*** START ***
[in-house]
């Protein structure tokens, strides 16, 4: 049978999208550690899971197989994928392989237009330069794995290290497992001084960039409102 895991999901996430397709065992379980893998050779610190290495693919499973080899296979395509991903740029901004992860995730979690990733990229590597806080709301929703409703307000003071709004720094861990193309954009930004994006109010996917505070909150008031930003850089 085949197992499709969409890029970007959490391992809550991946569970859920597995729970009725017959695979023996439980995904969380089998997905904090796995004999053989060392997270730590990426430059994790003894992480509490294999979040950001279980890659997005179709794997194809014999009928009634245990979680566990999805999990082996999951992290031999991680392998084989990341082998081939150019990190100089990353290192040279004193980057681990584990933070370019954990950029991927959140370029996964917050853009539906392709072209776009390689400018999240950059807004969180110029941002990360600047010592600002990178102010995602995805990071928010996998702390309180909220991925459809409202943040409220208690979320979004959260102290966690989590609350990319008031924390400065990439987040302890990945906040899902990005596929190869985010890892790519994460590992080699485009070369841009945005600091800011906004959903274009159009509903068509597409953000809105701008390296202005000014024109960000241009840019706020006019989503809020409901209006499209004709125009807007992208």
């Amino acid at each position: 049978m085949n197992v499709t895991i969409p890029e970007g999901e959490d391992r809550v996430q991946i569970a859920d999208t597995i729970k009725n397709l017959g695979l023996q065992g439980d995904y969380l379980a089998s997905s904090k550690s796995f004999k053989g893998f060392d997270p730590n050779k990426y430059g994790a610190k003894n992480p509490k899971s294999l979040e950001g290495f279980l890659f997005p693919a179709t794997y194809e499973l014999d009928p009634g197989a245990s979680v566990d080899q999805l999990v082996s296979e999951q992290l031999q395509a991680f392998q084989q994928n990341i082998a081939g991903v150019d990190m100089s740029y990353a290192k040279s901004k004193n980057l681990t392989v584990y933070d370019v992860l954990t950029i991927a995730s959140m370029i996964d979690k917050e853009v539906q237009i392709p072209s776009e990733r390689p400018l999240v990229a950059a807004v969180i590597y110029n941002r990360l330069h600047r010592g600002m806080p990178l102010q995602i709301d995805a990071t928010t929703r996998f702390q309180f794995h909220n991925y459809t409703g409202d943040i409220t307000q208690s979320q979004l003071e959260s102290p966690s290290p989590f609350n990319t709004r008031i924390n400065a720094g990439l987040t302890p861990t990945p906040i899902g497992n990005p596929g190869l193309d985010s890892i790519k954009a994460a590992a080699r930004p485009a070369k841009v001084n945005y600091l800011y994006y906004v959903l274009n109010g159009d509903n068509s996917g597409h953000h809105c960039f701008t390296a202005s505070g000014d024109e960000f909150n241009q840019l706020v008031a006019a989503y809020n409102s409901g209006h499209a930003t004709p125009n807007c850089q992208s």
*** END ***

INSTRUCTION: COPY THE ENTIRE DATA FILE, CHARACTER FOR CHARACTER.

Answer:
[in-house]
């Protein structure tokens, strides 16, 4: 049978999208550690899971197989994928392989237009330069794995290290497992001084960039409102 895991999901996430397709065992379980893998050779610190290495693919499973080899296979395509991903740029901004992860995730979690990733990229590597806080709301929703409703307000003071709004720094861990193309954009930004994006109010996917505070909150008031930003850089 085949197992499709969409890029970007959490391992809550991946569970859920597995729970009725017959695979023996439980995904969380089998997905904090796995004999053989060392997270730590990426430059994790003894992480509490294999979040950001279980890659997005179709794997194809014999009928009634245990979680566990999805999990082996999951992290031999991680392998084989990341082998081939150019990190100089990353290192040279004193980057681990584990933070370019954990950029991927959140370029996964917050853009539906392709072209776009390689400018999240950059807004969180110029941002990360600047010592600002990178102010995602995805990071928010996998702390309180909220991925459809409202943040409220208690979320979004959260102290966690989590609350990319008031924390400065990439987040302890990945906040899902990005596929190869985010890892790519994460590992080699485009070369841009945005600091800011906004959903274009159009509903068509597409953000809105701008390296202005000014024109960000241009840019706020006019989503809020409901209006499209004709125009807007992208």
């Amino acid at each position: 049978m085949n197992v499709t895991i969409p890029e970007g999901e959490d391992r809550v996430q991946i569970a859920d999208t597995i729970k009725n397709l017959g695979l023996q065992g439980d995904y969380l379980a089998s997905s904090k550690s796995f004999k053989g893998f060392d997270p730590n050779k990426y430059g994790a610190k003894n992480p509490k899971s294999l979040e950001g290495f279980l890659f997005p693919a179709t794997y194809e499973l014999d009928p009634g197989a245990s979680v566990d080899q999805l999990v082996s296979e999951q992290l031999q395509a991680f392998q084989q994928n990341i082998a081939g991903v150019d990190m100089s740029y990353a290192k040279s901004k004193n980057l681990t392989v584990y933070d370019v992860l954990t950029i991927a995730s959140m370029i996964d979690k917050e853009v539906q237009i392709p072209s776009e990733r390689p400018l999240v990229a950059a807004v969180i590597y110029n941002r990360l330069h600047r010592g600002m806080p990178l102010q995602i709301d995805a990071t928010t929703r996998f702390q309180f794995h909220n991925y459809t409703g409202d943040i409220t307000q208690s979320q979004l003071e959260s102290p966690s290290p989590f609350n990319t709004r008031i924390n400065a720094g990439l987040t302890p861990t990945p906040i899902g497992n990005p596929g190869l193309d985010s890892i790519k954009a994460a590992a080699r930004p485009a070369k841009v001084n945005y600091l800011y994006y906004v959903l274009n109010g159009d509903n068509s996917g597409h953000h809105c960039f701008t390296a202005s505070g000014d024109e960000f909150n241009q840019l706020v008031a006019a989503y809020n409102s409901g209006h499209a930003t004709p125009n807007c850089q992208s």